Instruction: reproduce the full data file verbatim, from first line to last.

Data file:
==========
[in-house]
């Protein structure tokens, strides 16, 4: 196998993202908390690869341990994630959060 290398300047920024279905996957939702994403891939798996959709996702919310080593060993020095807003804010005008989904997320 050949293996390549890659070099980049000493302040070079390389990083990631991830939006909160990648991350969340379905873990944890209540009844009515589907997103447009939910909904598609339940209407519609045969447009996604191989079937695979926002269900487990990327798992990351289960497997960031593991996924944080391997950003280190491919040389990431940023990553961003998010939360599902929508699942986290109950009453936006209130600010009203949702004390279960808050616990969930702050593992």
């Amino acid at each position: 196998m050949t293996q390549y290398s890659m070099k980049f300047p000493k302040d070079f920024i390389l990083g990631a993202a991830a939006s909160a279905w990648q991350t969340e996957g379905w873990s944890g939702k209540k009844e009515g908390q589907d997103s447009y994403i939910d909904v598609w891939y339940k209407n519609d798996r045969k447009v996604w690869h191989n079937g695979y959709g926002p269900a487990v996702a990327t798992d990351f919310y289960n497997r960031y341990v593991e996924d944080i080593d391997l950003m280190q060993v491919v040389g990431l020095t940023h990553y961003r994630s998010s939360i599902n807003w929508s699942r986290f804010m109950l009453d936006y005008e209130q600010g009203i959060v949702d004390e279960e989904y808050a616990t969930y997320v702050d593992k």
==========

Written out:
[in-house]
């Protein structure tokens, strides 16, 4: 196998993202908390690869341990994630959060 290398300047920024279905996957939702994403891939798996959709996702919310080593060993020095807003804010005008989904997320 050949293996390549890659070099980049000493302040070079390389990083990631991830939006909160990648991350969340379905873990944890209540009844009515589907997103447009939910909904598609339940209407519609045969447009996604191989079937695979926002269900487990990327798992990351289960497997960031593991996924944080391997950003280190491919040389990431940023990553961003998010939360599902929508699942986290109950009453936006209130600010009203949702004390279960808050616990969930702050593992």
């Amino acid at each position: 196998m050949t293996q390549y290398s890659m070099k980049f300047p000493k302040d070079f920024i390389l990083g990631a993202a991830a939006s909160a279905w990648q991350t969340e996957g379905w873990s944890g939702k209540k009844e009515g908390q589907d997103s447009y994403i939910d909904v598609w891939y339940k209407n519609d798996r045969k447009v996604w690869h191989n079937g695979y959709g926002p269900a487990v996702a990327t798992d990351f919310y289960n497997r960031y341990v593991e996924d944080i080593d391997l950003m280190q060993v491919v040389g990431l020095t940023h990553y961003r994630s998010s939360i599902n807003w929508s699942r986290f804010m109950l009453d936006y005008e209130q600010g009203i959060v949702d004390e279960e989904y808050a616990t969930y997320v702050d593992k």